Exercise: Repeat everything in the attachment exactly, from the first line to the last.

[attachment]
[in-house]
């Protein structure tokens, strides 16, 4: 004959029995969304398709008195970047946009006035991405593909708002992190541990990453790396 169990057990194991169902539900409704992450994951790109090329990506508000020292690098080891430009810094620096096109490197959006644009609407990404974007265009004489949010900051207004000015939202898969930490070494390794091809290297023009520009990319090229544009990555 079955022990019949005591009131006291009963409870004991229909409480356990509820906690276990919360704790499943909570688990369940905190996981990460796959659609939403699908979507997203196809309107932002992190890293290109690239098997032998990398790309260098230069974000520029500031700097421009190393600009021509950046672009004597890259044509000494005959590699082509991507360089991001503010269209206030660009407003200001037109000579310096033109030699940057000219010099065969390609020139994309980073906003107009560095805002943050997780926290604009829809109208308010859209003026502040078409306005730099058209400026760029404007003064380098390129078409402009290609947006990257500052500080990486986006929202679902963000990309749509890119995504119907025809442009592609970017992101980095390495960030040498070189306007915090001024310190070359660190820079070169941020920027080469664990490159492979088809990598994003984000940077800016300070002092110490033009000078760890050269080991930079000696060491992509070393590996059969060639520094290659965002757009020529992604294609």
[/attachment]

[in-house]
């Protein structure tokens, strides 16, 4: 004959029995969304398709008195970047946009006035991405593909708002992190541990990453790396 169990057990194991169902539900409704992450994951790109090329990506508000020292690098080891430009810094620096096109490197959006644009609407990404974007265009004489949010900051207004000015939202898969930490070494390794091809290297023009520009990319090229544009990555 079955022990019949005591009131006291009963409870004991229909409480356990509820906690276990919360704790499943909570688990369940905190996981990460796959659609939403699908979507997203196809309107932002992190890293290109690239098997032998990398790309260098230069974000520029500031700097421009190393600009021509950046672009004597890259044509000494005959590699082509991507360089991001503010269209206030660009407003200001037109000579310096033109030699940057000219010099065969390609020139994309980073906003107009560095805002943050997780926290604009829809109208308010859209003026502040078409306005730099058209400026760029404007003064380098390129078409402009290609947006990257500052500080990486986006929202679902963000990309749509890119995504119907025809442009592609970017992101980095390495960030040498070189306007915090001024310190070359660190820079070169941020920027080469664990490159492979088809990598994003984000940077800016300070002092110490033009000078760890050269080991930079000696060491992509070393590996059969060639520094290659965002757009020529992604294609």